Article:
Blaine County Health Department
Current Topics of Interest
Updated information from Oklahoma Medical Marijuana Authority regarding passage of State Question 788. Click on this link.
Blaine County Health Department will offer flu vaccine beginning Monday, Oct. 1. Flu shots will be provided at no out of pocket cost to recipients. Those with insurance are asked to provide their card showing coverage.
Flu vaccination is recommended each year for everyone 6 months of age and older. When more people are vaccinated against the flu, there is less opportunity for flu to spread in families, schools and communities. The flu vaccine is formulated each year to keep up with flu viruses as they change. Also a yearly flu shot is needed because a person’s immune protection from being vaccinated decreases after a year, and yearly vaccination provides the best protection against the flu through the entire flu season.
Last flu season there were 291 deaths and 4,819 hospitalizations between September 2017 and May 2018. In addition to getting a flu shot, public health officials recommend the following prevention tips:
- Adopt a healthy lifestyle by eating nutritious foods, exercising regularly, and getting a full night’s rest.
- Wash hands frequently using soap and water, or alcohol-based products such as hand gels when hands are not visibly soiled.
- Use tissues to cover coughs and sneezes, then dispose of them and wash your hands immediately. When tissues are not readily available, cough into your sleeve, not your hands.
- Stay home from work, school and other public places when feeling ill.
Blaine County Health Department will provide flu vaccine Monday and Thursday, 8:30-11:30 am, 1:00-4:00 pm. For more information, call the Blaine County Health Department at 580-623-7977.
Heat related information
Heat-related deaths and illnesses are preventable. Despite this fact, more than 600 people in the United States are killed by extreme heat every year. This CDC website provides helpful tips, information, and resources to help you stay safe in the extreme heat this summer.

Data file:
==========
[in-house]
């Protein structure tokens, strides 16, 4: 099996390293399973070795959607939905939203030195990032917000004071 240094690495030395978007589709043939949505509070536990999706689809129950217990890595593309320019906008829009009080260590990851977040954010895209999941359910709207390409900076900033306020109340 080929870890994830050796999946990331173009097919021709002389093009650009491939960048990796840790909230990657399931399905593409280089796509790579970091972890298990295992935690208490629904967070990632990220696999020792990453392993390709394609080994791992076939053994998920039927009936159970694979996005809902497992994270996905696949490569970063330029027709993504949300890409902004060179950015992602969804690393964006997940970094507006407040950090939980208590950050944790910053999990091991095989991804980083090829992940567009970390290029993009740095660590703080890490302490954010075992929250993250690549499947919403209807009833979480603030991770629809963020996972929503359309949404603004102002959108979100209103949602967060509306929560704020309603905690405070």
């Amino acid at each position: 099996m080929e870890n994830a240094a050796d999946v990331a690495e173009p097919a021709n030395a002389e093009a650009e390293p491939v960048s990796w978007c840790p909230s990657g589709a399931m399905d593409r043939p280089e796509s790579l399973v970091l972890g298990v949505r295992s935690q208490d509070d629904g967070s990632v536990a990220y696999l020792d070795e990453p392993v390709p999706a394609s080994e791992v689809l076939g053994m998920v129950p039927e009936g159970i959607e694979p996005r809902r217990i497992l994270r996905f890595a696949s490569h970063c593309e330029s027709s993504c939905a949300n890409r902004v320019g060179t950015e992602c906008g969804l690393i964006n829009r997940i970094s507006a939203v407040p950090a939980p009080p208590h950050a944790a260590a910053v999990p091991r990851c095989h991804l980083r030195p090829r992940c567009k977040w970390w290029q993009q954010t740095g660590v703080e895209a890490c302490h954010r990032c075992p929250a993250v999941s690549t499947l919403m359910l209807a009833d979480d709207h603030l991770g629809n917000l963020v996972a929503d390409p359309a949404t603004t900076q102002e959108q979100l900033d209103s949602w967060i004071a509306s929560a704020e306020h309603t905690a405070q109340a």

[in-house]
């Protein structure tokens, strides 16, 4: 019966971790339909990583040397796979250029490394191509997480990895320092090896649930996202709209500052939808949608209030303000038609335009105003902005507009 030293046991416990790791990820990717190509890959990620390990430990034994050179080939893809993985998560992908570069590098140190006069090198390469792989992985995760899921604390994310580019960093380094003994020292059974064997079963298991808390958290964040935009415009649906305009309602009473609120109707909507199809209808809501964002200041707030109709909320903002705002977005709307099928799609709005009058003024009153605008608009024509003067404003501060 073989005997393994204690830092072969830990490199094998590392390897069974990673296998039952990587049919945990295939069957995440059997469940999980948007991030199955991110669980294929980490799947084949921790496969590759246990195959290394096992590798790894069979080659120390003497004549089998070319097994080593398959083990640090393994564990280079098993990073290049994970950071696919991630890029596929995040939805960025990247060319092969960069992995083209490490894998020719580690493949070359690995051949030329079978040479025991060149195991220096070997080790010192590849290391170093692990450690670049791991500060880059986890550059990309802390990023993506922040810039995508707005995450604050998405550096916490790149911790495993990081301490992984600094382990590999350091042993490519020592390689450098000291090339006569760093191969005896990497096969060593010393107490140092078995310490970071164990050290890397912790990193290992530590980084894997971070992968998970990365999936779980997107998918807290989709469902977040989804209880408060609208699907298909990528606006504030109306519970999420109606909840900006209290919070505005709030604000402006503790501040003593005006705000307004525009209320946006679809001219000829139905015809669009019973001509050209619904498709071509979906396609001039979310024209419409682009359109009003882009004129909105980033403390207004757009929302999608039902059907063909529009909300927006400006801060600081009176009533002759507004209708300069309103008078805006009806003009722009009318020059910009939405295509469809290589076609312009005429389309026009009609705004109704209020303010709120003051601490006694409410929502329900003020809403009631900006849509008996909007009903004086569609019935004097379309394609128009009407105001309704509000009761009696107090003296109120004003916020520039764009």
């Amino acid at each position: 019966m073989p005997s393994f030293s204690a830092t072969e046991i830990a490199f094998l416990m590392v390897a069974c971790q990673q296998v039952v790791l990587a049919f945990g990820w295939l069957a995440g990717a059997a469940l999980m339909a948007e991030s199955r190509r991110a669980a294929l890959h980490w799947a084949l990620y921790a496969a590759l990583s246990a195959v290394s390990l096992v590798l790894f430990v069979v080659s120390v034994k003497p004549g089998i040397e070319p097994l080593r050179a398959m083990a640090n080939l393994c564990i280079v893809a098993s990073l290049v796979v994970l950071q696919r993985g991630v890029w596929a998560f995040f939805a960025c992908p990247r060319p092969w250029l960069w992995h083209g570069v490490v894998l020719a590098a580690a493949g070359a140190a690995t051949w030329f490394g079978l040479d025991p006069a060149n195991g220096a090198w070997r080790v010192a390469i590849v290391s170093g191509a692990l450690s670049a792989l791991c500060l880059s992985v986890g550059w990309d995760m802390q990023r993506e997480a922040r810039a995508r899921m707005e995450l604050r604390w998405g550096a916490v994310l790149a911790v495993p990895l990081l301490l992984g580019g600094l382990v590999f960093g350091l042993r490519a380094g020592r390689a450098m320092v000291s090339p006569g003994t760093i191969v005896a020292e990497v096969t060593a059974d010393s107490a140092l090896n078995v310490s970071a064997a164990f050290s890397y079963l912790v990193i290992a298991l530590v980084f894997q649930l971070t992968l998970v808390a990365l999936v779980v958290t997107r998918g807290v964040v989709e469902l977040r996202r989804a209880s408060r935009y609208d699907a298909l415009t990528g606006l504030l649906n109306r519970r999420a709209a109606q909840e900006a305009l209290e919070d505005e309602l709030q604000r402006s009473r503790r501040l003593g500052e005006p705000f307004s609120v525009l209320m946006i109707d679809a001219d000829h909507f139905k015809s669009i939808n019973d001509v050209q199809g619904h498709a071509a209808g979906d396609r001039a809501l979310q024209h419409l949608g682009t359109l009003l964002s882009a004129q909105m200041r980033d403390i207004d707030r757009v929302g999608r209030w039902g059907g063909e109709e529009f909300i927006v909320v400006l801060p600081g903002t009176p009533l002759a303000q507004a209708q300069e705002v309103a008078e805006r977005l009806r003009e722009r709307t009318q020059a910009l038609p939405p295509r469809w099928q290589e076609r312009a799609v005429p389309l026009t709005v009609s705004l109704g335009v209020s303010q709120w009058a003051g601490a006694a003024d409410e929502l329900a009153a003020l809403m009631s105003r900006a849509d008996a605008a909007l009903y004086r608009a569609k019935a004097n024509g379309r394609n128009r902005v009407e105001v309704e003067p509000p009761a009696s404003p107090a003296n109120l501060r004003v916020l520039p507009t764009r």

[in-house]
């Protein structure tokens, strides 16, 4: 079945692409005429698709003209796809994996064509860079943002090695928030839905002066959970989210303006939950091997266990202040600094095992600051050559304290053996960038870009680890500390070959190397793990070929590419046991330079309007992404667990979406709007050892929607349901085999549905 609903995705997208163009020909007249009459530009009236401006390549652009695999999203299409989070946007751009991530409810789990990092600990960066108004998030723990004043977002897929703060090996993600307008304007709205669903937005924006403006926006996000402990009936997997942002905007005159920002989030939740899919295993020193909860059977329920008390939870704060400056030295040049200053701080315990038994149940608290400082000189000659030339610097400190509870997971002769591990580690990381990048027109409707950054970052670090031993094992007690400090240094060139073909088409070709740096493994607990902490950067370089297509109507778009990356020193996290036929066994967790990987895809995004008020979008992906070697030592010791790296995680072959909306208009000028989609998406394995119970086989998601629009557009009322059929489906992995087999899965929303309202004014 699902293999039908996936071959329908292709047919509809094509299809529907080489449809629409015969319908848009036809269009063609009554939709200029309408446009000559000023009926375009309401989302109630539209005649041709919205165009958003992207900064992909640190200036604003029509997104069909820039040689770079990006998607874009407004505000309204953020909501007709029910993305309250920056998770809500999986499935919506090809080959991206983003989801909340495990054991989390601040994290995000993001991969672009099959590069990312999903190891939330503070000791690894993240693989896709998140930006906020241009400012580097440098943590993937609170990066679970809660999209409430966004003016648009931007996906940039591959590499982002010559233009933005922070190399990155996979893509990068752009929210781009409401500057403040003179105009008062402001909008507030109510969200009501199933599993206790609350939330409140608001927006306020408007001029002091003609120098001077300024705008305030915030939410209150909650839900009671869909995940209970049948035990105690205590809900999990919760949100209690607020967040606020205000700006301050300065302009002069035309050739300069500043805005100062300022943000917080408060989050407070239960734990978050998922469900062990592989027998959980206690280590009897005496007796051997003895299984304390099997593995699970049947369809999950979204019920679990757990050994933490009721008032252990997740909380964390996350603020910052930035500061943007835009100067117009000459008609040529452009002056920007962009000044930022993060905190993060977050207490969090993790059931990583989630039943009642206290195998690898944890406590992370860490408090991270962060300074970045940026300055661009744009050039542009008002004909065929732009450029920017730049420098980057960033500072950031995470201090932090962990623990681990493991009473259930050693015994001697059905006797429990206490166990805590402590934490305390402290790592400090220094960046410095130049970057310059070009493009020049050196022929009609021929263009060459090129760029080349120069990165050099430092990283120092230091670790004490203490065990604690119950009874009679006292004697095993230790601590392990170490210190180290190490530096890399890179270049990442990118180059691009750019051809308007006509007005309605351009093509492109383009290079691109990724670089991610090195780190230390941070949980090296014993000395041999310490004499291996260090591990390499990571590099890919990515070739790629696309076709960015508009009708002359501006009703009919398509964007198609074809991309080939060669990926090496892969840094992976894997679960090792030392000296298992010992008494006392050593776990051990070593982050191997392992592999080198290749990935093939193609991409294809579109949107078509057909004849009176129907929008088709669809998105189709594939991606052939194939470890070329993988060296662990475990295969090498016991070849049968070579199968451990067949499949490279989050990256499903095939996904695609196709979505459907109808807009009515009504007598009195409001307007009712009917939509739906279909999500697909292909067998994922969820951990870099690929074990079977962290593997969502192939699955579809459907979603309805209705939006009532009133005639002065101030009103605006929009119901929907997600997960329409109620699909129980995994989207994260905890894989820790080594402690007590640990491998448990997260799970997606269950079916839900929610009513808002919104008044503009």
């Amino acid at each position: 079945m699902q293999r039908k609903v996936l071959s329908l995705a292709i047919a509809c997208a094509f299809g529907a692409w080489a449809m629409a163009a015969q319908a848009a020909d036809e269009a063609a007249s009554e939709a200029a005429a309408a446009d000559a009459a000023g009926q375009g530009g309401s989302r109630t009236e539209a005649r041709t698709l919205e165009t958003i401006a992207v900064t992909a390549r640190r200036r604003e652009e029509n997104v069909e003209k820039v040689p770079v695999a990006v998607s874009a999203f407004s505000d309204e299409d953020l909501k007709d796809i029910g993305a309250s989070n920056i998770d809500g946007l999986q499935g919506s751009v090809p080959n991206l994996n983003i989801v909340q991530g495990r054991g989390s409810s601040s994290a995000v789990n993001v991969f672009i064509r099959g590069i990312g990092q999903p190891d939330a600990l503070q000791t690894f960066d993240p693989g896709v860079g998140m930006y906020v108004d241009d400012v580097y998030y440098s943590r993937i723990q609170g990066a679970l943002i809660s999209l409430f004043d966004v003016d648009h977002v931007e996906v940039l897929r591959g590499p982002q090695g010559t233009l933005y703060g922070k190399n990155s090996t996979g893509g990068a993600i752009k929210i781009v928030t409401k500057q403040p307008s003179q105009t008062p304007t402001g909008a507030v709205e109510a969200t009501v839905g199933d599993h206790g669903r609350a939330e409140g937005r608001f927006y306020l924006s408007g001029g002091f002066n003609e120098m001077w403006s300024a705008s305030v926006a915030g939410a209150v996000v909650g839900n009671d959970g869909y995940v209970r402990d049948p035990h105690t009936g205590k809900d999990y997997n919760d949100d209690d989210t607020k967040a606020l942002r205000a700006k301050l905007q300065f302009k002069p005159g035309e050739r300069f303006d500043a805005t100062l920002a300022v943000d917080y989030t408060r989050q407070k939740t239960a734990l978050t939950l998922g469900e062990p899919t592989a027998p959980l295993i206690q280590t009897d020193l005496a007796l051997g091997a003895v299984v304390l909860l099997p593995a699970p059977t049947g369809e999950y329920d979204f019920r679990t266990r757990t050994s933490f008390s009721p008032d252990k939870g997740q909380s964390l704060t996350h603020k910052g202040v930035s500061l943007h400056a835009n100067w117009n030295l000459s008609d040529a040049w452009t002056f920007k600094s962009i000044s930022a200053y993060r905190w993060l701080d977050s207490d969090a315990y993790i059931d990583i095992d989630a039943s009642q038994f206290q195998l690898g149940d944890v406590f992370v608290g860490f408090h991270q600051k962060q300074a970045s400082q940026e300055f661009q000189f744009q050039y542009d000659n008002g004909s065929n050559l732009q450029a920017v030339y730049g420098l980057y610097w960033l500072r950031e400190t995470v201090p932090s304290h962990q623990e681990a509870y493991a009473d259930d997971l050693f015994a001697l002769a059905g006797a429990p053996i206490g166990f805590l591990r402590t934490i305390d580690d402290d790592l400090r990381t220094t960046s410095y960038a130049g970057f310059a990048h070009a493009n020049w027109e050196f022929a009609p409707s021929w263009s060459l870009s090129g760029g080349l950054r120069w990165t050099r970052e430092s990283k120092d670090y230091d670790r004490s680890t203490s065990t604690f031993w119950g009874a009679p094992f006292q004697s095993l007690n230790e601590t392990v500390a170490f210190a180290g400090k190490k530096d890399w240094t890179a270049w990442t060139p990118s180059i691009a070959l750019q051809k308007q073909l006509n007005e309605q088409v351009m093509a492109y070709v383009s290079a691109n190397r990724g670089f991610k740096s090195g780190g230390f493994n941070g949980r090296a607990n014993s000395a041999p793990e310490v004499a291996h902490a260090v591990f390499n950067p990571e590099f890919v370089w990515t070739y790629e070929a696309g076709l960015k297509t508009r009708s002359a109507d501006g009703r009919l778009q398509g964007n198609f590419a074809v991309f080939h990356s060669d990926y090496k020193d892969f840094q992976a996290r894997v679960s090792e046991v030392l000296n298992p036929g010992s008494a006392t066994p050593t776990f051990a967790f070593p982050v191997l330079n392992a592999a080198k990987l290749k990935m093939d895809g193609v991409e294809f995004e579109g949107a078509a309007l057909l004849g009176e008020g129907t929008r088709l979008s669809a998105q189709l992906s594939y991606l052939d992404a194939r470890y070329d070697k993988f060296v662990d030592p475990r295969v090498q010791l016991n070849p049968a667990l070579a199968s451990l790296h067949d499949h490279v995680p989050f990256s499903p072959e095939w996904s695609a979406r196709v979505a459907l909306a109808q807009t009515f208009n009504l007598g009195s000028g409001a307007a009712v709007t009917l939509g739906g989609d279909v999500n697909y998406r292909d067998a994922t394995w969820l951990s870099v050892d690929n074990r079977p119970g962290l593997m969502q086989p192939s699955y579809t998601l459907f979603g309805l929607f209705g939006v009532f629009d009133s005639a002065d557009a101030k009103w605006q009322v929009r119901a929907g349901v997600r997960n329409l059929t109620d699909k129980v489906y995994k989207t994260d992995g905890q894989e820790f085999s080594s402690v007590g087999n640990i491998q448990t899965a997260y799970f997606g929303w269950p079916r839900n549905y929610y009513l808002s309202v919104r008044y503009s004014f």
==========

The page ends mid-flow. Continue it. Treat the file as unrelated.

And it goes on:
OSDH Warns to Protect Health and Property During Wildfire Season
Aside from property damage, wildfires may also cause health concerns for those with respiratory conditions such as asthma, emphysema, bronchitis or chronic heart disease. The Oklahoma State Department of Health (OSDH) recommends limiting outdoor activity for people living in close proximity to a fire-stricken area to avoid inhalation of smoke, ashes and other pollutants. Children and older adults have an increased risk of suffering complications from smoke caused by a wildfire as it often contains a mix of gases and fine particles from burning vegetation, building materials and other pollutants.
OSDH Emergency Manager Darrell Eberly encourages families to have a plan for evacuation in the event they are forced to leave their homes quickly. “Wildfires can occur anywhere,” said Eberly. “They can start in remote areas, or even in your own backyard.”
In effort to protect homes and property, OSDH encourages homeowners to make a few minor adjustments to prevent the risk of fire. This becomes increasingly important as a growing number of housing additions are being developed near wooded areas. Homeowners are encouraged to trim all branches that overhang the house. Branches around the chimney and driveway should be trimmed within 15 feet. Lower branches should be pruned 6-10 feet up to prevent ground fires from spreading to the top. Other tips to protect a home from wildfire include:
- When temperatures are above freezing, place a hose (at least 100-feet long) on a rack and attach it to an outdoor faucet.
- Remove leaves and other debris from the roof and gutters.
- Avoid placing firewood piles too close to the home.
- Plant low-flammable plants in areas next to the home. Avoid coniferous plants when possible.
- Install a metal shield between the home and an attached wood fence.
West Nile Virus
West Nile virus (WNV) is a reportable disease in Oklahoma. Cases and deaths for 2016 have been confirmed in Oklahoma. Persons are at greatest risk of exposure to infected mosquitoes from July through October in our state. Persons of any age can become ill after being bitten by an infected mosquito, but those over the age of 50 are at greater risk of developing serious illness involving the nervous system. Over 80% of people infected with the virus never become ill. If people do become ill, most cases are mild with symptoms such as a fever, headache, tiredness and body aches that go away on their own. Some people may develop a rash on the trunk of the body. In more severe cases, persons can develop meningitis or other neurologic disease.